How to fix and sharpen a damaged Pfiel 7/10 sweep gouge

  • Advertise with us

« back to Woodworking Skill Share forum

Forum topic by SawDustnSplinters posted 02-06-2010 12:14 AM 1531 views 0 times favorited 5 replies Add to Favorites Watch
View SawDustnSplinters's profile


321 posts in 4835 days

02-06-2010 12:14 AM

Topic tags/keywords: question

I have a Pfiel #7/10mm sweep gouge and it accidentally fell on a concrete floor, I have not bought any sharpening equipment to date and have never sharpened one before as it has always stayed sharp till now, looking closely at the edge of the gouge you can easily see where very, very small parts of the edge were chipped away on impact.

What should I get to fix this and resharpen it or is it even possible I saw a honing block with some compound but is that going to be enough?


-- Frank, Dallas,TX , , “I have a REALLY BIG chainsaw”

5 replies so far

View Tim Dahn's profile

Tim Dahn

1625 posts in 4619 days

#1 posted 02-06-2010 12:22 AM

Does this help?

-- Good judgement comes from experience and experience comes from poor judgement.

View SawDustnSplinters's profile


321 posts in 4835 days

#2 posted 02-06-2010 12:45 AM

Thanx Timbo, but I am afraid I would just ruin it, I would rather just try to do it by hand a little at a time.

-- Frank, Dallas,TX , , “I have a REALLY BIG chainsaw”



56 posts in 4161 days

#3 posted 02-06-2010 01:00 AM

Not trying to be a smarta$%$$%s but do have or know anyone with a tormek sharpening systym?? My manual has instructions as how to do it. These guys are real good about answering any questions. If you were close I’d let you ue mine. just trying to help. JIM

-- A day without sawdust is like a day without sunshine

View SawDustnSplinters's profile


321 posts in 4835 days

#4 posted 02-06-2010 02:21 AM

Thanx Jim for the link: but naw I am in such a rural area I doubt anyone ever seen one, I was just looking at this Super-Duper Dremel tool kit I got for Xmas and it has a bunch of different shaped grinding wheels and sharpening implements, I might just put the gouge in a vise and try to get it close with that and then find an old timer knive sharpener around here and get them to do the final stropping on it. Then I will just give this one to my son for practicing “since he dropped it” :) and buy me a new one….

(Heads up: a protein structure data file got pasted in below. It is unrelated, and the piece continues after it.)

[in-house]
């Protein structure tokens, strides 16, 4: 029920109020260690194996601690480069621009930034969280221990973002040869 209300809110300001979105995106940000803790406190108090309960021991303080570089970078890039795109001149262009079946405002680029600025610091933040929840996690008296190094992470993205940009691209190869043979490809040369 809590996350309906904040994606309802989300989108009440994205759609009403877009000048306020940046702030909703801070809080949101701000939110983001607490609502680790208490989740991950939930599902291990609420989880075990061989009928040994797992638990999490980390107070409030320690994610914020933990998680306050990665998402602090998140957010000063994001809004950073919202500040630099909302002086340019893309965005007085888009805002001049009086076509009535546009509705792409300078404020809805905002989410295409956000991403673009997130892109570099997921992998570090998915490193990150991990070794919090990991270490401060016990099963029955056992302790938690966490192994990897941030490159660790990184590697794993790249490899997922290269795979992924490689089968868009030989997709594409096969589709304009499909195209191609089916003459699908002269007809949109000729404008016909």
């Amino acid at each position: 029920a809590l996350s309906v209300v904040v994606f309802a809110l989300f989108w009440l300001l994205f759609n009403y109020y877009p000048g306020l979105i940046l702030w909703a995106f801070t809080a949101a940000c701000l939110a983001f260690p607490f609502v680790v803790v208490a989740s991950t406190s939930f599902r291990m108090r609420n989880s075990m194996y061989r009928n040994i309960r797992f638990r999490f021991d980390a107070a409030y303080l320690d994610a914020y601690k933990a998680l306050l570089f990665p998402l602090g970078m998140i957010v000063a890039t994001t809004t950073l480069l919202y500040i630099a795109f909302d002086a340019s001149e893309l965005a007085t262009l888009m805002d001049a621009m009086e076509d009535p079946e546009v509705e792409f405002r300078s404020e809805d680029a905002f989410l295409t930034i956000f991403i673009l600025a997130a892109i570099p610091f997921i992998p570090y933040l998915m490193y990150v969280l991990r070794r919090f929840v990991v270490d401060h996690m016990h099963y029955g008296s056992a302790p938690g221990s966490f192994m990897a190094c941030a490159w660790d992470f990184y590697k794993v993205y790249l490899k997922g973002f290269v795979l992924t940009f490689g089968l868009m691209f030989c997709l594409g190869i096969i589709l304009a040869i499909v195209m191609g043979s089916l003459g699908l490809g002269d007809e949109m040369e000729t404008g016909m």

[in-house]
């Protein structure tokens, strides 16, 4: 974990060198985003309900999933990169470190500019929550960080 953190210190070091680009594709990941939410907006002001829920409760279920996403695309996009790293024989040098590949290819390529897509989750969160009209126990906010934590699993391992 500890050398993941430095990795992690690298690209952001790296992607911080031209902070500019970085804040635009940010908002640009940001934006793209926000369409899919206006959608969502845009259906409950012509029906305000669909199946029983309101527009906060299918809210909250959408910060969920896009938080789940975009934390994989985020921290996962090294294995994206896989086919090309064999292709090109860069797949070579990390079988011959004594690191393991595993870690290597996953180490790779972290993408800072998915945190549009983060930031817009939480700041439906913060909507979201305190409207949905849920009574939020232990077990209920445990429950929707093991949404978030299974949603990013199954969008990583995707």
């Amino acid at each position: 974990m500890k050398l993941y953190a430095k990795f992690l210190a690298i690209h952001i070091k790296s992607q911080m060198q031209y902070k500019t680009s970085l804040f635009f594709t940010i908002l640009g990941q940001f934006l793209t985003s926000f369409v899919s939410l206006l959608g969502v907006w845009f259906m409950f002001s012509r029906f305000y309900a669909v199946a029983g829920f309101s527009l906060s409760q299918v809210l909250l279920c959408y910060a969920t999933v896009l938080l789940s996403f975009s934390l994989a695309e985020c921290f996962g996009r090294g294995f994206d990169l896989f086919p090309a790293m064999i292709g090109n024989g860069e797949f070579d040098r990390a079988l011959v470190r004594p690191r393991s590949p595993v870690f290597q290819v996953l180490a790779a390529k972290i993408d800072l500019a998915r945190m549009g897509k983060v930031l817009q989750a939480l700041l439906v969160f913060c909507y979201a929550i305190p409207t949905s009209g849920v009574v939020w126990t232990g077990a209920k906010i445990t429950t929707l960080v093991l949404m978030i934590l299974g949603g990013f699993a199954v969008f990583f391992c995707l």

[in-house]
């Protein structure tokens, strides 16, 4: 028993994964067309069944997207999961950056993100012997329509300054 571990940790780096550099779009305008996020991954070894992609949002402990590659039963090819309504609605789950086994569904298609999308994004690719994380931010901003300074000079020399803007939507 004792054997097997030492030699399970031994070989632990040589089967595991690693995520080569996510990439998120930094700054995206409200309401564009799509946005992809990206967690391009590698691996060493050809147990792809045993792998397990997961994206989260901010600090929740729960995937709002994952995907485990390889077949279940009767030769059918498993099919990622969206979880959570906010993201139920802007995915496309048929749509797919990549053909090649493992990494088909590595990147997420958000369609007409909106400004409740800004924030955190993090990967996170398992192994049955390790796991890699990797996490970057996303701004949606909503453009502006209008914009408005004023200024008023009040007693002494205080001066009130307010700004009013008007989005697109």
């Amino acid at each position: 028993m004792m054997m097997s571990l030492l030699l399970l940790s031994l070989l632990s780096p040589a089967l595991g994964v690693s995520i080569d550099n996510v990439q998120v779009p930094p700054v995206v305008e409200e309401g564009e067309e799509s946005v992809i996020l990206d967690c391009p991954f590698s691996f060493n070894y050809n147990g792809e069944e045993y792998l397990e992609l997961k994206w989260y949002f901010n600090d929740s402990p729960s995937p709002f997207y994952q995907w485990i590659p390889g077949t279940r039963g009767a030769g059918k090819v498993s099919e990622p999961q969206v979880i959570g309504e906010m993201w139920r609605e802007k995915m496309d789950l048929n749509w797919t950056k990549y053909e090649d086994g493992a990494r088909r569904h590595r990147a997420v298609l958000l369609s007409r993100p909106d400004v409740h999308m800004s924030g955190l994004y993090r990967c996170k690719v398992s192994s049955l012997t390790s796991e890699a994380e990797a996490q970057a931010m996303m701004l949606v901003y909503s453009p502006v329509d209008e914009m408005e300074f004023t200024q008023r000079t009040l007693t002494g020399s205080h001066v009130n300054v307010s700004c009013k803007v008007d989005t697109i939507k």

Thanx and be well..

-- Frank, Dallas,TX , , “I have a REALLY BIG chainsaw”

View lwllms's profile


555 posts in 4335 days

#5 posted 02-06-2010 03:59 AM

You can use the Dremel but you need to be careful to get a proper bevel angle. Pfiel carving tools have a very acute bevel angle on them and I prefer to regrind them to about 20º.

First establish the location of the new cutting edge by grinding at 90º to the body of the gouge. Only remove enough steel to remove the damage. A belt sander would be a good option for this. If you’ve got red felt tip pen or some similar color, color the flat you just ground. It helps to have magnification for grinding the bevel and you need to be able to see that colored flat as you grind. Using the flat as a visual guide, regrind the bevel. Stop grinding when you just have a very fine hair-line of the colored flat left and move to slips and honing stones.

Or you could go to Lie-Nielsen’s site and buy my DVD on sharpening profiled hand tools and get this same information.

Have your say...

You must be signed in to reply.

DISCLAIMER: Any posts on LJ are posted by individuals acting in their own right and do not necessarily reflect the views of LJ. LJ will not be held liable for the actions of any user.

Latest Projects | Latest Blog Entries | Latest Forum Topics